The Bedtime Snack That Actually Helps You Sleep

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The Bedtime Snack That Actually Helps You SleepAre you having trouble sleeping through the night? Maybe there is some stress in your life, or perhaps you have some health problems that interfere with being able to stay asleep. Or you may, like many, have trouble falling asleep in the first place. Well — here’s a health tip for how to get a restful night’s sleep without reaching for sleeping pills: eat the right snack before bed!

You’ve probably been told or have read somewhere in the health news that what you eat affects how you sleep. But you may not be aware of why. The answer lies in two substances called “tryptophan” and “tyrosine.” Tryptophan is an amino acid. Your body uses tryptophan to make serotonin. And serotonin slows down activity in your brain, helping you prepare for sleep. Tyrosine, on the other hand, wakes your brain up.

So the trick is to eat tyrosine-containing foods during the morning and tryptophan-containing foods in the evening. When you eat a tryptophan food with carbohydrates, you make even more tryptophan available to your brain. A meal high in carbohydrates will release insulin. Insulin, in turn, clears your bloodstream of amino acids that compete with tryptophan. Now more of this “sleepy” amino acid can enter the brain and, you guessed it, produce more serotonin.

To get the balance right, eat a bedtime snack that is high in complex carbohydrates, plus a small amount of protein and some calcium. The calcium will help your brain use the tryptophan in the protein that in turn helps your brain relax. It takes about one hour for tryptophan to reach your brain, so try to have your snack an hour before bed. Here are some suggestions for bedtime snacks that combine carbs, protein and calcium to create a natural sleep remedy:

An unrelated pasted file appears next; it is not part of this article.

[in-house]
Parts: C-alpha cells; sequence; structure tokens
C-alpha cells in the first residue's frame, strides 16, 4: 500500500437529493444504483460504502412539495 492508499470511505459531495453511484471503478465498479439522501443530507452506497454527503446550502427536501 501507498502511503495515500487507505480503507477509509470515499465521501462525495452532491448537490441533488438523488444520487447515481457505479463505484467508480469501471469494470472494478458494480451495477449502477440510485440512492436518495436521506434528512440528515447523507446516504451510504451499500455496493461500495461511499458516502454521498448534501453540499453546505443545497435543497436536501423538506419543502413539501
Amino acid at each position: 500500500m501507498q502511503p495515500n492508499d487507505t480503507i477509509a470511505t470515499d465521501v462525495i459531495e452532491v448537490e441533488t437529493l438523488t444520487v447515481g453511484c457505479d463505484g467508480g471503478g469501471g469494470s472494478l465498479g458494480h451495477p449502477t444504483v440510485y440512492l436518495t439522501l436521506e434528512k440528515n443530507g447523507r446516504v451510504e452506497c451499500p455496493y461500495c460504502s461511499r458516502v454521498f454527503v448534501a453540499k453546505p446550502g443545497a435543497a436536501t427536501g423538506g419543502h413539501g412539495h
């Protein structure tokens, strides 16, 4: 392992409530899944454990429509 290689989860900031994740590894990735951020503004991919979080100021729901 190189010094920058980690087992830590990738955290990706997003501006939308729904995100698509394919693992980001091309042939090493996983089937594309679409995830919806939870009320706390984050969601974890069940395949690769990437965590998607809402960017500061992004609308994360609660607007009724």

— Whole-grain cereal with soymilk
— Hazelnuts and tofu
— Peanut butter sandwich on whole-grain bread
— Whole-grain pita and hummus
— Oatmeal and raisin cookies and a glass of milk
— A piece of low-sugar apple pie with a dollop of yogurt

If you’re not keen about eating a snack before bed, make sure you eat a dinner that will help you to get a good night’s sleep. Remember to eat a light meal. And eat at least three hours before bed. High-fat meals are difficult to digest, as are big, heavy meals. You may feel uncomfortable and restless if your stomach is trying to digest a big meal while you are trying to go to sleep.

For another great natural remedy for insomnia, check out Melatonin Could Relieve Jetlag, Anxiety, Insomnia